Expert Q&A :: AWM Military Heraldry and Technology Team

0 Posted by - 15 May 2013 - Ask our experts, Feature stories

For our Expert Q&A on Thursday, April 4 we had Dianne, Kerry, Eleni and Gary from the Australian War Memorial Military Heraldry and Technology team to answer questions about what your Anzac wore, fired, souvenired, flew or drove. Thanks again to Dianne, Kerry, Eleni and Gary for giving us all the benefit of their time and expertise.

Please find the transcript of the Q&A and links below.

Don’t forget our Expert Q&As happen every Thursday night on the Inside History Magazine facebook page

When: NSW – ACT – VIC – TAS: 8:30-9:30pm AEDT | QLD: 7:30-8:30pm | WA: 5:30-6:30pm | NT: 7:00-8:00pm | SA: 8:00-9:00pm | Weekly on Thursdays nights!

Please find the transcript of the Q&A and links below.

Summary of links from the Q&A:

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Transcript of Expert Q&A – The Australian War Memorial Military Heraldry and Technology team 

Our Expert Q&A with the Australian War Memorial Military Heraldry and Technology team starts in 15 minutes at 8:30pm AEDT. Tonight the AWM experts will be answering your questions about what your Anzac wore, fired, souvenired, flew or drove.

Please ask your questions in a comment below, and Dianne Rutherford, Kerry, Eleni or Gary from the Australian War Memorial will answer in a following comment. Share your photos on our wall, with your questions or email them to contribute@insidehistory.com.au

Comment: IHM: Welcome everyone, thanks for joining us. Please welcome Dianne, Kerry, Eleni and Gary from the Australian War Memorial to tonight’s Q&A!
A. AWM: Hi – Kerry here. Looking forward to some interesting questions tonight.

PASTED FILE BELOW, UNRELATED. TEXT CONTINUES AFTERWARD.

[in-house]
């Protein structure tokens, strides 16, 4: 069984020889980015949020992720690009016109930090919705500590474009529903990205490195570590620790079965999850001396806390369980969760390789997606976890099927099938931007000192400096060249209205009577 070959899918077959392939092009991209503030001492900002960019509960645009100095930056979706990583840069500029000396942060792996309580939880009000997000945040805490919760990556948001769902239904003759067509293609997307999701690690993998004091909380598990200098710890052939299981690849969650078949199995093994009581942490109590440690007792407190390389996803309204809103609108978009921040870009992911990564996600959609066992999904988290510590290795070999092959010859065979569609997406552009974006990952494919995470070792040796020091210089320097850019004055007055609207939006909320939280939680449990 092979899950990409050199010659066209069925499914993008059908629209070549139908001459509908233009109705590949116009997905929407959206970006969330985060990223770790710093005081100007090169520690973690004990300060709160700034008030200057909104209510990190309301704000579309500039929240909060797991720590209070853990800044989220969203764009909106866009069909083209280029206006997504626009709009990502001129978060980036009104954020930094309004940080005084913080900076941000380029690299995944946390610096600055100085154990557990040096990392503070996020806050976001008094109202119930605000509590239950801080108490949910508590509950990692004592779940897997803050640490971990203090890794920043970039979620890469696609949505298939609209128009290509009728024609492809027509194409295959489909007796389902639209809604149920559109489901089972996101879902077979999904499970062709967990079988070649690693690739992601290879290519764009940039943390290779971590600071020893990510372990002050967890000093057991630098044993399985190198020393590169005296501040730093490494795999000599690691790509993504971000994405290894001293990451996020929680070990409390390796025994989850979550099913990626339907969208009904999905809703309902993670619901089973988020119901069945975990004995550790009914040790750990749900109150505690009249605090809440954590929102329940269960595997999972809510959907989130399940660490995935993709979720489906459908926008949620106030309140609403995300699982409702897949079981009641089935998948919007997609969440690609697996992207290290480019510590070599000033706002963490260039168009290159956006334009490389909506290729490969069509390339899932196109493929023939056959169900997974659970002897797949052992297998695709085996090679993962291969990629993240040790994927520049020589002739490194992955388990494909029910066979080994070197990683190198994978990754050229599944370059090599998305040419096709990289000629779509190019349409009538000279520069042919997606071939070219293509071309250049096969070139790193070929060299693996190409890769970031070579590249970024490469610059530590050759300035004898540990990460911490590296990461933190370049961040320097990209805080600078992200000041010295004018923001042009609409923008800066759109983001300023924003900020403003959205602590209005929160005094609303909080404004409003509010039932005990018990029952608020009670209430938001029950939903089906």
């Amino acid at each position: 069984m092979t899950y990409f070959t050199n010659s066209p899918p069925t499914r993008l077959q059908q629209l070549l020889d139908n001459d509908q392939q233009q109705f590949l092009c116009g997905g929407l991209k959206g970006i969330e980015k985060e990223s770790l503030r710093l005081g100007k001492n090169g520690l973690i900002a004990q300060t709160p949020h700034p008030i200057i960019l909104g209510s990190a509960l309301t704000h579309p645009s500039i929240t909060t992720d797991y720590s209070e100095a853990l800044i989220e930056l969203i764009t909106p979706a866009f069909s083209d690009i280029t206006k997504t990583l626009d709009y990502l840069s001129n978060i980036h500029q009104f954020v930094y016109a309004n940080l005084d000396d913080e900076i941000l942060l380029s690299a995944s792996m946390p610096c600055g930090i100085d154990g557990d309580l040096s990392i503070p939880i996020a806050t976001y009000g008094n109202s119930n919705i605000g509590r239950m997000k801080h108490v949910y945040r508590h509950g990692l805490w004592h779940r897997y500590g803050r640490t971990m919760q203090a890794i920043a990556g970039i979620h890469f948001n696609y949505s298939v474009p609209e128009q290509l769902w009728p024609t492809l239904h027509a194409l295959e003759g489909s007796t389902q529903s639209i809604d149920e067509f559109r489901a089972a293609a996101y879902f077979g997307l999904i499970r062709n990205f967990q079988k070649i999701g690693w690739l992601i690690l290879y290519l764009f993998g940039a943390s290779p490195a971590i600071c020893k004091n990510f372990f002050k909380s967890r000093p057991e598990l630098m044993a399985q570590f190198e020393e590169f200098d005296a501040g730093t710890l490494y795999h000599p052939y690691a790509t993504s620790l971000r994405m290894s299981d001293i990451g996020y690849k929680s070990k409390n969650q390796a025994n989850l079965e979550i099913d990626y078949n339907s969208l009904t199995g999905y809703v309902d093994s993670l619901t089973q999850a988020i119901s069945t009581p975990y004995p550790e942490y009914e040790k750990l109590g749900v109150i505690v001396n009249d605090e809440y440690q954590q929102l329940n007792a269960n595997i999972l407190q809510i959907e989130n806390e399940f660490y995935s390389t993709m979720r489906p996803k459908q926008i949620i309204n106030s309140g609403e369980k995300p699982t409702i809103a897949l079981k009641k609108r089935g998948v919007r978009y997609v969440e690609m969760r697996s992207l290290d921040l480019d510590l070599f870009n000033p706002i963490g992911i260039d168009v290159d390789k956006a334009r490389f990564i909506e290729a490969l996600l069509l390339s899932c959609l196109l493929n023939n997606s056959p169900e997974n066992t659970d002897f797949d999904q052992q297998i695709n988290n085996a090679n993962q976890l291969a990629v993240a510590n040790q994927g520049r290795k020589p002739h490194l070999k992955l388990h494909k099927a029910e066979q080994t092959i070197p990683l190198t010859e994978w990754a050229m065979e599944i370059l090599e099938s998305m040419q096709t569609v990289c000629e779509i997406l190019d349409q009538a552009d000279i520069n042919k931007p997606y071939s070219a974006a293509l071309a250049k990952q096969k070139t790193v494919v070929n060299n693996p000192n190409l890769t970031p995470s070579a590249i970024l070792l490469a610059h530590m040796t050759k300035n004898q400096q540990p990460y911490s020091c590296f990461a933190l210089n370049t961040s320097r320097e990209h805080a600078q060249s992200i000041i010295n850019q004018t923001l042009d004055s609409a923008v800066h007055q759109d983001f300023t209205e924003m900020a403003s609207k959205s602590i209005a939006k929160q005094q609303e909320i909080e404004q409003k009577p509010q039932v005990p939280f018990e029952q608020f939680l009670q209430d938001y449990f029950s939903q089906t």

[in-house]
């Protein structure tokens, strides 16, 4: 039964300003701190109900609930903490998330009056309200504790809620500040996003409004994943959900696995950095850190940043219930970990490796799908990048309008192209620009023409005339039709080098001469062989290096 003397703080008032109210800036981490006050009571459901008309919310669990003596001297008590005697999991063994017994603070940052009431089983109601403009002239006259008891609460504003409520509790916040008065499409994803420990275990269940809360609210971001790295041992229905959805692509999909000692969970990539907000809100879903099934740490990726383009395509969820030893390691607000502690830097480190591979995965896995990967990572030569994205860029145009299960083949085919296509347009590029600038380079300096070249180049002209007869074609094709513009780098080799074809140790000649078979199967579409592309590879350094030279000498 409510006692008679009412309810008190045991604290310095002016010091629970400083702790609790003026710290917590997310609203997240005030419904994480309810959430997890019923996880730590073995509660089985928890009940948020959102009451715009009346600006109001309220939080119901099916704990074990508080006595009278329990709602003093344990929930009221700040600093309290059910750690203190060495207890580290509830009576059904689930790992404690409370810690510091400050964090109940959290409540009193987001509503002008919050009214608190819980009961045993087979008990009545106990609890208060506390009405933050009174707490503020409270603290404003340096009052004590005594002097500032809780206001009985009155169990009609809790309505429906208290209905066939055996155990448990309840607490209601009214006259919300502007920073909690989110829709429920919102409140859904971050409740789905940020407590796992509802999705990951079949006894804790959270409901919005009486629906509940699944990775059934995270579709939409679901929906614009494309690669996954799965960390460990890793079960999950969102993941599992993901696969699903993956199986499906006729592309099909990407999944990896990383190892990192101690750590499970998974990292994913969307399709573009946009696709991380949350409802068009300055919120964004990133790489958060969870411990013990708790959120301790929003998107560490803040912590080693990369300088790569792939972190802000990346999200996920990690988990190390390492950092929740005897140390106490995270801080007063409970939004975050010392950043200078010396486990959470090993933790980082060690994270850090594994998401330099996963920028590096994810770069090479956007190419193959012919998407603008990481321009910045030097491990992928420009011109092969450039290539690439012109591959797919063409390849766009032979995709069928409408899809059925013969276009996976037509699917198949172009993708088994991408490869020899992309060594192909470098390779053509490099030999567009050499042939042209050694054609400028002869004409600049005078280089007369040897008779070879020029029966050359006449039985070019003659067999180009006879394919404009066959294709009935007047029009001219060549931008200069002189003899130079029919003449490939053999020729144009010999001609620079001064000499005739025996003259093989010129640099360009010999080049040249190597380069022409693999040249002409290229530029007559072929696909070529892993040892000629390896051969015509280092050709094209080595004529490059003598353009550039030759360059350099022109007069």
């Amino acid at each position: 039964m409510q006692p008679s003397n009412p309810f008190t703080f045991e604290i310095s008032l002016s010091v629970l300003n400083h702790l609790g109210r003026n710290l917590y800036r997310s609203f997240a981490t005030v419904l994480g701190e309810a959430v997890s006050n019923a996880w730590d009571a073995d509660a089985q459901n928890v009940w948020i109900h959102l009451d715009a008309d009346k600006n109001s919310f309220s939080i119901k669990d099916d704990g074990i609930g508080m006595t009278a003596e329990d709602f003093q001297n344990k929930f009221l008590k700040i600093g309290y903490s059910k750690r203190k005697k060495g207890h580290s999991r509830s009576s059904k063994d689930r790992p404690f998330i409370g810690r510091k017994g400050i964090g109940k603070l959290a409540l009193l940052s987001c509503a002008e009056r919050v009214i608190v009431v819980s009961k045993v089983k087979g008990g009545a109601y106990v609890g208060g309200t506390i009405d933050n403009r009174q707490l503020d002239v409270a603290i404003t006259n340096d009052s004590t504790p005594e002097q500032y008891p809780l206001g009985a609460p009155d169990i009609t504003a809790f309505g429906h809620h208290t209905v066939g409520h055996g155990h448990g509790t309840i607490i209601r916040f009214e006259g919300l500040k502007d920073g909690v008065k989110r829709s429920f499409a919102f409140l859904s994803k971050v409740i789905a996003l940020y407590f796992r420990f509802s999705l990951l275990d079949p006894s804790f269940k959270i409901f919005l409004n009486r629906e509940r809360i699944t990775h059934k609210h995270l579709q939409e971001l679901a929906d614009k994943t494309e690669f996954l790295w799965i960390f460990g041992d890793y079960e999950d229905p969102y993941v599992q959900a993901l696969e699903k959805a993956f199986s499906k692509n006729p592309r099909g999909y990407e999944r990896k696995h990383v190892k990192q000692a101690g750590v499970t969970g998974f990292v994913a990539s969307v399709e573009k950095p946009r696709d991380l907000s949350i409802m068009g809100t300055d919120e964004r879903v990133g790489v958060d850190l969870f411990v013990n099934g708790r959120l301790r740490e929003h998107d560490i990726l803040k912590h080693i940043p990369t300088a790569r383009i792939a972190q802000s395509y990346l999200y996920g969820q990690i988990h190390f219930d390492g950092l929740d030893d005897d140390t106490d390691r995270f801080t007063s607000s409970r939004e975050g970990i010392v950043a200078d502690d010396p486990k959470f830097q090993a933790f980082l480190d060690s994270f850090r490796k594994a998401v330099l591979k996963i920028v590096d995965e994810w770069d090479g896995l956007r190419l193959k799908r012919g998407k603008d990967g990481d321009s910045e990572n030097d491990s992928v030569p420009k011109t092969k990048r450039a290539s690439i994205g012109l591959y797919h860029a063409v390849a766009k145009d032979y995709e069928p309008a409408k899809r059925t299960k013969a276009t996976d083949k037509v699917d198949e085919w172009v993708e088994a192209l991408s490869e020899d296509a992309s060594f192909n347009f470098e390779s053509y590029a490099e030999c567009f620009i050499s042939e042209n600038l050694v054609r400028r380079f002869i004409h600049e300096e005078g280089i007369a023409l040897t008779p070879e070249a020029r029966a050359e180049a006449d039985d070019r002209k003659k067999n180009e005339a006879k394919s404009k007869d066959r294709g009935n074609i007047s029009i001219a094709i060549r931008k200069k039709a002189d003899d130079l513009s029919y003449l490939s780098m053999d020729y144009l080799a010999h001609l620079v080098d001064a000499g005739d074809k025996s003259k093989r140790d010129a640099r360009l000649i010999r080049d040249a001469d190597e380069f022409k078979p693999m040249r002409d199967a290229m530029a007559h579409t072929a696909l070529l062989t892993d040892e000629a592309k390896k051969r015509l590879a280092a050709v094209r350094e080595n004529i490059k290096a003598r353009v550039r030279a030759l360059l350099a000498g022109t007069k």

A. AWM: Hi everyone! Dianne
A. AWM: Hello from Gary, I look forward to all of your questions and thank you for joining us.
A. Bec: Hi guys and thank you for giving us the time
A. AWM: Hello everyone, thanks for all of your questions. -Eleni
A. Karen: Welcome, looking forward to your hints and advice

Q. From Karen: Did they take photos of all soldiers in WW1? I’ve been trying to find a photo of my Dads Uncle, George Walker born 1884 died 11 April 1917, France
A. Bec: I would love to know that too Karen, though mine is my great uncle’s WW1 (yes it is my great uncle) they were brothers who were both killed Sydney W Ayers died of wounds in France shot down, but his brother Charles William Ayers died on Menin Road and would love a photo of him…since his grave was bombed and only a name on the Menin Gate Belgium…
A. Karen: Unfortunately great uncle George didn’t even get a grave, they listed him as missing for 6 months I think it was
A. Bec: Hugs Karen my great uncle was fortunate to be buried but unfortunately his grave was blown up and is scattered in a field (that sounds gross, sorry about that)